LGBT Immigrant Detainees at Heightened Risk

LGBT and non-LGBT came out for Black Lives Matter and LGBT support. Like prisons and jails, immigration detention centers are potential hotspots for the spread of COVID-19. File photo. Editorial credit: Aaron of L.A. Photography /

NEW YORK — Immigrants held in crowded Immigration and Customs Enforcement detention centers are extremely vulnerable to the spread of infectious diseases including COVID-19, and the risks can be especially high for lesbian, gay, bisexual or transgender people.

The Free Them All Campaign is a joint effort by immigrants’ rights groups across the country. It has called for the release of everyone in immigration detention to reduce the risk of the deadly virus spreading among the detainees.

Ian Zdanowicz, co-director of the Queer Detainee Empowerment Project, said discrimination and harassment faced by those in the LGBTQIA community magnify those risks.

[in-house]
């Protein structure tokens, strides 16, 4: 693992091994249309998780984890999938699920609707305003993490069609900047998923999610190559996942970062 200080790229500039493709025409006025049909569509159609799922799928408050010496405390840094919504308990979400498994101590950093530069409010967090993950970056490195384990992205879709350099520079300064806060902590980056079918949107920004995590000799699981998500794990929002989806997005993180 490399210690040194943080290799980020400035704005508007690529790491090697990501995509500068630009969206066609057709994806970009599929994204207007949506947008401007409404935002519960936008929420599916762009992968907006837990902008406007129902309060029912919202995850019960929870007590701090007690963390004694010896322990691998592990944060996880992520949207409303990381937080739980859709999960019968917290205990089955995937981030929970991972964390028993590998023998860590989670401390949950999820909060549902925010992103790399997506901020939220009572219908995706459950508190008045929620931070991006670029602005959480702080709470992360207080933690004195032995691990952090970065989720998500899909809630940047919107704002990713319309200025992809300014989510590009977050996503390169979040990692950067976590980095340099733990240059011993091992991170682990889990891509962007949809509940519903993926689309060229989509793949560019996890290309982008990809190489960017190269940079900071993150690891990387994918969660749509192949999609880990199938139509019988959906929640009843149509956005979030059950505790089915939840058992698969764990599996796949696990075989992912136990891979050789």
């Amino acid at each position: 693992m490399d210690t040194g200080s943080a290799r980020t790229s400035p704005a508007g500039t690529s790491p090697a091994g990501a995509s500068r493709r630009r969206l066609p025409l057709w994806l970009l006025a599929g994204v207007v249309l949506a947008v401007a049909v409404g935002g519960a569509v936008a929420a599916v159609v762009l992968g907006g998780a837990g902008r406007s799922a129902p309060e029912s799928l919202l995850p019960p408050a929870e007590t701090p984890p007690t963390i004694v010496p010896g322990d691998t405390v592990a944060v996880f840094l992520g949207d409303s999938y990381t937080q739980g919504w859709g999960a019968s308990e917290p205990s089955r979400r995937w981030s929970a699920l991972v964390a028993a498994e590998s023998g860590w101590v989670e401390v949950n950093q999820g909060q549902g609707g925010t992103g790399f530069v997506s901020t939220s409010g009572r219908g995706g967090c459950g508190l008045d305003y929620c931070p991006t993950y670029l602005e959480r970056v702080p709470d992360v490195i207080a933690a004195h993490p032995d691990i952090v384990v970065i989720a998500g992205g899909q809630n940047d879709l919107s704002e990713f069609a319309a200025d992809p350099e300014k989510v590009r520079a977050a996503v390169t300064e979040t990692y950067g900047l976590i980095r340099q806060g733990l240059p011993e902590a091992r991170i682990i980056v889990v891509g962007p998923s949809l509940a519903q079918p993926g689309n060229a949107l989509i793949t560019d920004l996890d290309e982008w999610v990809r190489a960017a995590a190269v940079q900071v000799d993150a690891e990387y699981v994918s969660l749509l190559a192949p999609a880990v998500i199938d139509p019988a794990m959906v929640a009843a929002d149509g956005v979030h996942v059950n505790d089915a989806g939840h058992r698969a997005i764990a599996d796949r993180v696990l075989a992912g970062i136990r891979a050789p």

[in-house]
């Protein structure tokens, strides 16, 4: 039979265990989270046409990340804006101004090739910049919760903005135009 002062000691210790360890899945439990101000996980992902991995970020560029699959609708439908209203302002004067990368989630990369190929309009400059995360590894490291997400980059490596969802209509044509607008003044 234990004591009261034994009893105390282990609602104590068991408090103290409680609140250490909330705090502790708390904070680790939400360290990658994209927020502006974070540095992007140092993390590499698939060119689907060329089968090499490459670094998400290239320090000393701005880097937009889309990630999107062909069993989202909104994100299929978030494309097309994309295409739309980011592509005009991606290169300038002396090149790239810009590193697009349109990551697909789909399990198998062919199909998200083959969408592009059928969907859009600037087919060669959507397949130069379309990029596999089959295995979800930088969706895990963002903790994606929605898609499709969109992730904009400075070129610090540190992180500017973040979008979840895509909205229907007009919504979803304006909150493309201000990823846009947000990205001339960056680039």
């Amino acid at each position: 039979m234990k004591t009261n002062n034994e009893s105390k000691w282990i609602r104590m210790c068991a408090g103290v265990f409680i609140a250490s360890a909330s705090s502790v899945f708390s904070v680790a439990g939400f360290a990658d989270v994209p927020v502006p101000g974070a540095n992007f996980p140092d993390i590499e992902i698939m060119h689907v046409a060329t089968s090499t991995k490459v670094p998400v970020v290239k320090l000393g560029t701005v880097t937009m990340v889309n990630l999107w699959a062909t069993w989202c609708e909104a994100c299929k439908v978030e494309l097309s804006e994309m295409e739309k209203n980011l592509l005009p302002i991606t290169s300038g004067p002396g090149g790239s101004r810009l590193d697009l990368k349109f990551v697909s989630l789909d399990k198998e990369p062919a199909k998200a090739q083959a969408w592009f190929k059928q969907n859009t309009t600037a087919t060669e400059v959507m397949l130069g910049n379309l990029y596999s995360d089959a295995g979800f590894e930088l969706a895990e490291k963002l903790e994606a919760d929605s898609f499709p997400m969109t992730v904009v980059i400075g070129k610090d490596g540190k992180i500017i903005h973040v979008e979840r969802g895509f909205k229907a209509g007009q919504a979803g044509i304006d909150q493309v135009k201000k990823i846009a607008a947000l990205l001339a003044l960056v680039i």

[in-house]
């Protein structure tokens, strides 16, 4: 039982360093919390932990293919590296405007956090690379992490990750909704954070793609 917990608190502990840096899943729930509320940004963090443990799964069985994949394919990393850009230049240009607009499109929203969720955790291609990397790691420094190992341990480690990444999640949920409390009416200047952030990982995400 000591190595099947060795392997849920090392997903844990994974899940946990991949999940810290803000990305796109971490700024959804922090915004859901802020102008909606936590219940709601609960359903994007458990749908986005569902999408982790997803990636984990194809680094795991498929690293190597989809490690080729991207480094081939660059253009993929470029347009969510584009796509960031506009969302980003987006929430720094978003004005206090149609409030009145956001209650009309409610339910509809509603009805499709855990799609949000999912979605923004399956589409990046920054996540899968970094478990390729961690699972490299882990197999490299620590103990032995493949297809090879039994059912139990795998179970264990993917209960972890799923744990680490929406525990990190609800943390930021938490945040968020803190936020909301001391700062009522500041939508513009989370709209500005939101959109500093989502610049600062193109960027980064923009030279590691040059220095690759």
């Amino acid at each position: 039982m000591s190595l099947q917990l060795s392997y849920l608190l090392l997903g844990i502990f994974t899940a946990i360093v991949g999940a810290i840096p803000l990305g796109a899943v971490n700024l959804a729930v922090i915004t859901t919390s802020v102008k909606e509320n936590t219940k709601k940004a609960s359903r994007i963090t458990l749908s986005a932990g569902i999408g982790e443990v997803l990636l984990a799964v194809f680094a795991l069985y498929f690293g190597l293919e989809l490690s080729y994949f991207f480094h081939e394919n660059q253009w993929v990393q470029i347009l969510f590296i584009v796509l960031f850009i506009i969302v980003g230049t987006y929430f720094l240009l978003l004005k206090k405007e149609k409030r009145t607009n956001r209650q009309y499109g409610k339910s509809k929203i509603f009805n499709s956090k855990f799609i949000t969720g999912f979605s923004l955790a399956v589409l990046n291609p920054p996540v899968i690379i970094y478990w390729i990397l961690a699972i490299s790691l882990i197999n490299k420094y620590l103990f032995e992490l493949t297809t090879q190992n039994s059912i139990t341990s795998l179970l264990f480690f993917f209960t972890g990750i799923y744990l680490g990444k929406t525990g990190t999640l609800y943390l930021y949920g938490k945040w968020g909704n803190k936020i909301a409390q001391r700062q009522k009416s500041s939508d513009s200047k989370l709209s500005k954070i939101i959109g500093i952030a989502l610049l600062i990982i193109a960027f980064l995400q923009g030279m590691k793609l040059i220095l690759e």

“They go through sexual violence on a daily basis,” Zdanowicz said. “Trans women are housed in solitary confinement for weeks, sometimes months, sometimes years.”

Q-DEP works to find pro-bono lawyers for LGBTQIA detainees and finds them sponsors to help expedite their release on parole or bond.

Zdanowicz noted that detainees living with HIV are in the high-risk category for infection and death from COVID, and detention centers have a poor track record for providing medical care.

“We hear too many stories about them not having access to their medication, sometimes for months,” he said. “And very often people are not provided HIV tests inside of detention.”

The Free Them All campaign is working with lawyers to secure the release of detainees living with HIV as soon as possible.

Those efforts have been getting results. Zdanowicz said before the COVID pandemic, they had 160 members in immigration detention. That number has been reduced to 60. And, he added, they continue to get assistance once they’re released.

“We provide post-relief support to folks who are eligible for free housing in New York City,” he said. “We also connect people with medical care; we have mental-health and healing-support programs.”

He said releasing immigrants from detention also frees up taxpayer dollars for the fight against a public health crisis that continues to grow in many parts of the country.

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